• The future of EU electricity network codes

      Meeus, Leonardo; Nouicer, Athir; Reif, Valerie; Schittekatte, Tim (2020)
      This comprehensive book on the European energy transition has been written by more than 40 European leading energy- and climate experts. It reflects on the latest policy developments, as such as the Clean Energy for All Europeans Package, the Green Deal and the Climate Law.
    • Smart metering interoperability issues and solutions: Taking inspiration from other ecosystems and sectors

      Reif, Valerie; Meeus, Leonardo (Utilities Policy, 2022)
      Interoperability in the context of smart electricity metering is high on the European policy agenda, but its essence has been challenging to capture. This paper looks at experiences in other ecosystems (electromobility and buildings), in other sectors (healthcare and public administration), and at the national level in the Netherlands and the UK. We show that the definition of interoperability depends on the context, that there are common solutions to different issues across sectors and that cross-sectoral factors must be increasingly considered. We recommend adopting a broader view in smart metering beyond the interoperability of devices, considering solutions that have worked in other sectors and exploiting synergies across sectors. Our analysis of experiences provides a comparison that can help move the debate at the EU level forward.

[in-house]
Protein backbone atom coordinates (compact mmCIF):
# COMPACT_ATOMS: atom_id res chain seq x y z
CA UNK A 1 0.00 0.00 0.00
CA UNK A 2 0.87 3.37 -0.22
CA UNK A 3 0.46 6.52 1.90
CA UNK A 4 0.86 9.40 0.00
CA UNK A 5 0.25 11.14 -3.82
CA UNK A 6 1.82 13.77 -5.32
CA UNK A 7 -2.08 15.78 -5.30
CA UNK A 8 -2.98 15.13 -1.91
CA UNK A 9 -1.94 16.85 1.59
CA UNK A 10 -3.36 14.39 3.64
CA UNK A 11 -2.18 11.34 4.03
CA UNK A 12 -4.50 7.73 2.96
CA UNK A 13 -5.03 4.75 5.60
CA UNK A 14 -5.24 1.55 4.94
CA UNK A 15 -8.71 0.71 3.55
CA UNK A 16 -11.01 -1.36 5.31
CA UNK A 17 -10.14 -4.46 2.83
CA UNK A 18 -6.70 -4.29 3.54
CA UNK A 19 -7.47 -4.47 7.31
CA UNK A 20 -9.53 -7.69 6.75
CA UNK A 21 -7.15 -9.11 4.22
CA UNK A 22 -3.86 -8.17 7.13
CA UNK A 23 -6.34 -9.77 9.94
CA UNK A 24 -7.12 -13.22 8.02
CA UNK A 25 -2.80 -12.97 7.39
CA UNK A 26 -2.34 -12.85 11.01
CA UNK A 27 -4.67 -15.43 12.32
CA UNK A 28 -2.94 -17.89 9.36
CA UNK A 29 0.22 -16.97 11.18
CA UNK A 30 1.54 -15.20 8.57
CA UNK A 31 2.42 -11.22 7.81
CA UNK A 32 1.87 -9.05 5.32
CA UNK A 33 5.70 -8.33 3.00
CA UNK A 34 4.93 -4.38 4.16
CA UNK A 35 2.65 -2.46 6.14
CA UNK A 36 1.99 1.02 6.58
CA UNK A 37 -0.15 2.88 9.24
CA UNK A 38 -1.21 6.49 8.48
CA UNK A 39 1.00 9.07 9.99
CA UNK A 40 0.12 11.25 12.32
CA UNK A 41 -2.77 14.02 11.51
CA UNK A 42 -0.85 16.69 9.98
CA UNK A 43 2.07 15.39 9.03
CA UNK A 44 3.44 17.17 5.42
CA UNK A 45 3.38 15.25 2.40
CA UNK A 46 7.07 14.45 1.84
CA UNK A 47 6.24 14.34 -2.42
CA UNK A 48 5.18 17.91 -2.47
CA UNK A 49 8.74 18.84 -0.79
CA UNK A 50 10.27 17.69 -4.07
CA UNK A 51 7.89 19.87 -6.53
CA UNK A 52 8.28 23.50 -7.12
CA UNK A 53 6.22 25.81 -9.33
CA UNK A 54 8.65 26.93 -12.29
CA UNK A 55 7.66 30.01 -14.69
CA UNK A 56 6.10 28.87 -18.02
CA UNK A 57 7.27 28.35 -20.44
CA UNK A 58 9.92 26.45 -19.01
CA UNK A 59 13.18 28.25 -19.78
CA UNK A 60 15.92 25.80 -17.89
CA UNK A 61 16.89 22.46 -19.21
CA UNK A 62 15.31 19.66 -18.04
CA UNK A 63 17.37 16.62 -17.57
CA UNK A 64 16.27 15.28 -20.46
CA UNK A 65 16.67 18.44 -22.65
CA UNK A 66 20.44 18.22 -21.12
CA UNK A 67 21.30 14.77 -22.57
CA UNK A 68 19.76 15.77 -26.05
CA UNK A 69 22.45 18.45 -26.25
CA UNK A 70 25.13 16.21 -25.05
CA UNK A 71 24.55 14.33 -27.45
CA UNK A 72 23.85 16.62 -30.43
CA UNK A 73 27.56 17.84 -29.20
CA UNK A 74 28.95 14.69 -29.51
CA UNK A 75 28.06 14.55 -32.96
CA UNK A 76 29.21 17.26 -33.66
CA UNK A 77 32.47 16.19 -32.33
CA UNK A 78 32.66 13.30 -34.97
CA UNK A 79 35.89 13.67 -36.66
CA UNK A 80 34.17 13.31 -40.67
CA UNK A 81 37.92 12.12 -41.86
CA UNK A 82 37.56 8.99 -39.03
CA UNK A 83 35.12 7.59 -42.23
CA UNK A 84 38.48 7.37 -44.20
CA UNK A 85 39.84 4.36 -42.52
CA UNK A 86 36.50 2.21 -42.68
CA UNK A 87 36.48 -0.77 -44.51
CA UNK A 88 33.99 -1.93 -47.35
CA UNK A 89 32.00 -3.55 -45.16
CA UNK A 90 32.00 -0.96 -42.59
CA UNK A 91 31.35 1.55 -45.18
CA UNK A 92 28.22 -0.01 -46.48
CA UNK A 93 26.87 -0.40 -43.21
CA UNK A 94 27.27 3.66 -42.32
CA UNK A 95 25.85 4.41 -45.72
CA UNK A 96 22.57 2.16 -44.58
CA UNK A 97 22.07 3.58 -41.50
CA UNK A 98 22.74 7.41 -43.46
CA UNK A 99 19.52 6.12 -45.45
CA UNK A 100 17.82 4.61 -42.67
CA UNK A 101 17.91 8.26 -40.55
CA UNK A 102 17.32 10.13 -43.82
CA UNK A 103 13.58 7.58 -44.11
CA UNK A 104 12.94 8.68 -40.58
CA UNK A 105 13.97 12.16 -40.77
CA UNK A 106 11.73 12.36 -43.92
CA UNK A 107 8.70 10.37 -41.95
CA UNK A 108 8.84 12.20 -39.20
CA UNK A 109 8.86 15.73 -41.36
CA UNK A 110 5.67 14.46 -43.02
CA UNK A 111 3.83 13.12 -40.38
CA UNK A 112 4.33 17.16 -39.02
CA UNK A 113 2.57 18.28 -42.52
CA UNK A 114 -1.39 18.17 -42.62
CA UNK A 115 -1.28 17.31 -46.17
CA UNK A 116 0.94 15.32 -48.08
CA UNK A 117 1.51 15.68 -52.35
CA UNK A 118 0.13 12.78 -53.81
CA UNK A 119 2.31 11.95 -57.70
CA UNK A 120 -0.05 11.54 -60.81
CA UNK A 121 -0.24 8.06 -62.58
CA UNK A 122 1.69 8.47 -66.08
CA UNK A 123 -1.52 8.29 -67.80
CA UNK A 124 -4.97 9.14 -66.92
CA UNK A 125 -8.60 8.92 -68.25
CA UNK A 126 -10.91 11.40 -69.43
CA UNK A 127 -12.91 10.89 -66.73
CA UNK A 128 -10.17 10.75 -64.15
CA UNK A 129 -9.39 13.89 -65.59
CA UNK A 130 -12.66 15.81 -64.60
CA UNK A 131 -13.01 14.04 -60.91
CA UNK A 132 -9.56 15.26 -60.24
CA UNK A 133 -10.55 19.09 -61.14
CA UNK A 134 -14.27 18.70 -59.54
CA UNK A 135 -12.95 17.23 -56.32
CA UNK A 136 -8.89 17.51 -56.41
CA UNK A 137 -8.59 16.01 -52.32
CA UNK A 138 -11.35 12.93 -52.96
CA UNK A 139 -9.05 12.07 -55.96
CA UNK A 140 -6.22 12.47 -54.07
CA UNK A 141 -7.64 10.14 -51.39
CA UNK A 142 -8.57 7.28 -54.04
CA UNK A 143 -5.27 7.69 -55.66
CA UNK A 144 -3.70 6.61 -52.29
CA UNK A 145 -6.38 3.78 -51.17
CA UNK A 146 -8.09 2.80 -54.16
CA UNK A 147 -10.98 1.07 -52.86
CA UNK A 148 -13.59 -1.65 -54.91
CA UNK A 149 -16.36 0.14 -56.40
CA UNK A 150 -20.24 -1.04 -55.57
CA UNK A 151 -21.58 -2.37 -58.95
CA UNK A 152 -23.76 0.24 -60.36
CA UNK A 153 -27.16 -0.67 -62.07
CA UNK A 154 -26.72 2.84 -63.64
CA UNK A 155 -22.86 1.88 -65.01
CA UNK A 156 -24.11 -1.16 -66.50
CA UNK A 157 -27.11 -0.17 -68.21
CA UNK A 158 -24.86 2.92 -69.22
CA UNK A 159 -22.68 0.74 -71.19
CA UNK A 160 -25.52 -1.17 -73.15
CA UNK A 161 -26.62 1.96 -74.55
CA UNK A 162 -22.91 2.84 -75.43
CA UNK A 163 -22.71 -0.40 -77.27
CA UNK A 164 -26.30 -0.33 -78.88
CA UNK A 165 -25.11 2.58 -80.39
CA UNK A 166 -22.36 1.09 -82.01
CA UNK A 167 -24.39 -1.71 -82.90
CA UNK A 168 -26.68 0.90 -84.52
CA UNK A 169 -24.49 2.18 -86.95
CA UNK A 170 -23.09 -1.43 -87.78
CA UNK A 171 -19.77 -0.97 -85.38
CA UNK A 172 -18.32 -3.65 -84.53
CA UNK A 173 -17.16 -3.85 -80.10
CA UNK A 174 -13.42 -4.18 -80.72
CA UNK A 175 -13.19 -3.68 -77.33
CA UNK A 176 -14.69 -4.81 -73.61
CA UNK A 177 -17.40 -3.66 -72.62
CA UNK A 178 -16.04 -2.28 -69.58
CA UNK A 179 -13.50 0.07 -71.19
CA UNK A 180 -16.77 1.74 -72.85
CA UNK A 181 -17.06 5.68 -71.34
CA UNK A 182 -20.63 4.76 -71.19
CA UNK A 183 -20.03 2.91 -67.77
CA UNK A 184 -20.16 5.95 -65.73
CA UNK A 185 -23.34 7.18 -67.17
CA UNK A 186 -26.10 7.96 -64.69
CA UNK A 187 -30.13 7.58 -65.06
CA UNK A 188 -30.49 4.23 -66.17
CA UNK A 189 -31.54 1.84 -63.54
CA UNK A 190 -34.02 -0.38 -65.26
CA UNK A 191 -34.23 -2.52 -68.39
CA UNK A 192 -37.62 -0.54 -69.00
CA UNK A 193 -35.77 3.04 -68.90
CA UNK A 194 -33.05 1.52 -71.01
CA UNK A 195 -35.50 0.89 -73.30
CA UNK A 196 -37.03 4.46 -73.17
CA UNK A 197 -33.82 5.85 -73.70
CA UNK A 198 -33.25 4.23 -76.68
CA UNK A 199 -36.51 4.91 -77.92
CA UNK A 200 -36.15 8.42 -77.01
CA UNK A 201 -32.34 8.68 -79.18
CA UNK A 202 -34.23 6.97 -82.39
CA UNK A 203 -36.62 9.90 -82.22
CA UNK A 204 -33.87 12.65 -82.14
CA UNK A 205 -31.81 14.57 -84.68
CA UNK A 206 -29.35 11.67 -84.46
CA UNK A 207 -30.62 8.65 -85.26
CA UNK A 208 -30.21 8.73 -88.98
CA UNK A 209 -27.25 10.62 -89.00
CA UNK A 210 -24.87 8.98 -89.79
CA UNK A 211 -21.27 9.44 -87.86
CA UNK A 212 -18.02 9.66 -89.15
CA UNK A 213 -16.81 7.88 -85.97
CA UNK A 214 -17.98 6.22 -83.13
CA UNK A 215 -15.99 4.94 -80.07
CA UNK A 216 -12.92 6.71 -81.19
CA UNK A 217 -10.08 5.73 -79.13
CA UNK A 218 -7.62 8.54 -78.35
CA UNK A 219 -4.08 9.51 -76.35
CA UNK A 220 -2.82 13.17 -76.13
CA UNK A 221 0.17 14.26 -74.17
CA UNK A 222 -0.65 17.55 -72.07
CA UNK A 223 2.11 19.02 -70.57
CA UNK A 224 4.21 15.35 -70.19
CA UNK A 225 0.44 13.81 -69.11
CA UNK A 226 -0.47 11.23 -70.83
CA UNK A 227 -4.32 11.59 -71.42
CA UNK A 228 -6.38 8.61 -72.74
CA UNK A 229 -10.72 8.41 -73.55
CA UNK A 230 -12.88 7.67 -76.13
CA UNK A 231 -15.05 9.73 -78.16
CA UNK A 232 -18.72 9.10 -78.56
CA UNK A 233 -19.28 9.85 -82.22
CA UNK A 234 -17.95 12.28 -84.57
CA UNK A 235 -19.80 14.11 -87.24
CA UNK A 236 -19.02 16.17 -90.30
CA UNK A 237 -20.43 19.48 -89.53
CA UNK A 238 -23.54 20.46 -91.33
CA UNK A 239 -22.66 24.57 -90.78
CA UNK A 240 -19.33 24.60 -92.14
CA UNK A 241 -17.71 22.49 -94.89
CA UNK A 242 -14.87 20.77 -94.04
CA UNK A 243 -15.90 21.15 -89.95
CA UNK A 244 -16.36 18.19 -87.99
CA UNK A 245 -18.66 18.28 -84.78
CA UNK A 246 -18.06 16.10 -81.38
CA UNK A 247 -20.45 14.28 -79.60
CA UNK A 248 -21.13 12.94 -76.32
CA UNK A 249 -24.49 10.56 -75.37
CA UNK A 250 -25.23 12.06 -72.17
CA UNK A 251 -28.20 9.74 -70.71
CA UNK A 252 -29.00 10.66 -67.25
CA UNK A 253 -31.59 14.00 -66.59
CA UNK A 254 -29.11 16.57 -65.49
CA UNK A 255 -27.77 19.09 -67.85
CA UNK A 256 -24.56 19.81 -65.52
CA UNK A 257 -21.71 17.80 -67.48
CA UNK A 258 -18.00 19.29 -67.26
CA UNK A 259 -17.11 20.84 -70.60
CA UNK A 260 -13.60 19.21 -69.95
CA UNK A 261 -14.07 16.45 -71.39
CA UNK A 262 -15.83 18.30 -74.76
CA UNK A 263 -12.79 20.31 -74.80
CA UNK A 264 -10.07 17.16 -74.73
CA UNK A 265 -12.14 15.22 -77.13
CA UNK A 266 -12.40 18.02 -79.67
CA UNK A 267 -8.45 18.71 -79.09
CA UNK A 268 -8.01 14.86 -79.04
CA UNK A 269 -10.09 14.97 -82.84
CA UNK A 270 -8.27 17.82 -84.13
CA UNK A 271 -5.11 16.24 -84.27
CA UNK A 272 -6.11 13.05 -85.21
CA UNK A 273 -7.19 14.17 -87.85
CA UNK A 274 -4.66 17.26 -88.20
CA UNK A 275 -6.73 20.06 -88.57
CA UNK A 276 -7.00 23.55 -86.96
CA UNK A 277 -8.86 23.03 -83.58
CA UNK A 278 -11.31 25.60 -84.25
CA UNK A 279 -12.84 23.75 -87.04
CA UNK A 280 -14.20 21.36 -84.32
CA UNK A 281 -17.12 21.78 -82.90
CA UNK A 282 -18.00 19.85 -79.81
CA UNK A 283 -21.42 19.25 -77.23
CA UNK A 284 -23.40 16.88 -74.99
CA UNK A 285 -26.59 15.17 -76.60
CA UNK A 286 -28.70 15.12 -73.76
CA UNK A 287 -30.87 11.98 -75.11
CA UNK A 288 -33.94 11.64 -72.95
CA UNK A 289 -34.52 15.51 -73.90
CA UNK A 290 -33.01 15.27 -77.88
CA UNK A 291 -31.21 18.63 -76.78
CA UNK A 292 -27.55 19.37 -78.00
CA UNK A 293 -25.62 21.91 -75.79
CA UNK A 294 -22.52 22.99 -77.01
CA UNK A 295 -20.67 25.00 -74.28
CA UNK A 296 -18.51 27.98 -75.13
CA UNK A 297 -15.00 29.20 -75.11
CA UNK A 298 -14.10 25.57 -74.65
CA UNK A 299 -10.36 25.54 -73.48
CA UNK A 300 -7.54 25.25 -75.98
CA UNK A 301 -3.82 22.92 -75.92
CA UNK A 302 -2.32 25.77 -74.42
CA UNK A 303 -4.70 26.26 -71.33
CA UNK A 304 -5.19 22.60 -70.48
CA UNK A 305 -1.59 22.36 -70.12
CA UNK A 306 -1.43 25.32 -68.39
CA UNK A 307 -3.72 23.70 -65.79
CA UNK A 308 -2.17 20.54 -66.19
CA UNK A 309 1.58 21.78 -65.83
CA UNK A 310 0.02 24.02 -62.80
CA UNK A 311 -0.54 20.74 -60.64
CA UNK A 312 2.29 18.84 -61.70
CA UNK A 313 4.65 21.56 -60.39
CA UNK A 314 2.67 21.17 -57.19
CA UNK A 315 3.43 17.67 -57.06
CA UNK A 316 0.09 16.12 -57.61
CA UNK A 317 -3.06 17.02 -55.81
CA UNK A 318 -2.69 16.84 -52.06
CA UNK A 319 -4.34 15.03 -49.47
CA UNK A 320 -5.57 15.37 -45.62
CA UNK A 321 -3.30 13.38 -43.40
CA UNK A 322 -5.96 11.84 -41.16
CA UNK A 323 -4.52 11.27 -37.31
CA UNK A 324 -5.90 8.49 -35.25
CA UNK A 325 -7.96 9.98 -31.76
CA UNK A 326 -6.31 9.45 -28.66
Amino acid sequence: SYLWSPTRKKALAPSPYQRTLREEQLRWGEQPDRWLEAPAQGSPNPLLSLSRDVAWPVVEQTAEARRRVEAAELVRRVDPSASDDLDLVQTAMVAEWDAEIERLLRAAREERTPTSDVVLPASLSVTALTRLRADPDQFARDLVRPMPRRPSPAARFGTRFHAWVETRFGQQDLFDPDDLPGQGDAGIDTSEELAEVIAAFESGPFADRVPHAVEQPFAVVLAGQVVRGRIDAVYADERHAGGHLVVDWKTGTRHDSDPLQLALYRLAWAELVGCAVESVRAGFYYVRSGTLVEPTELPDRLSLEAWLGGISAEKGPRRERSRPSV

• Welcoming new entrants into European electricity markets

      Schittekatte, Tim; Reif, Valerie; Meeus, Leonardo (Energies, 2021)
      In this review paper, we select four important waves of new entrants that knocked on the door of European electricity markets to illustrate how market rules need to be continuously adapted to allow new entrants to come in and push innovation forward. The new entrants that we selected are utilities venturing into neighbouring markets after establishing a strong position in their home market, utility-scale renewables project developers, asset-light software companies aggregating smaller consumers and producers, and different types of communities. We show that well-intentioned rules designed for certain types of market participants can (unintentionally) become obstacles for new entrants. We conclude that the evolution of market rules illustrates the importance of dynamic regulation. At the start of the liberalisation process the view was that we would deregulate or re-regulate the sector after which the role of regulators could be reduced. However, their role has only increased. New players tend to improve the sustainability of the electricity sector in environmental, social, or economic terms but might also present new risks that require intervention by regulators.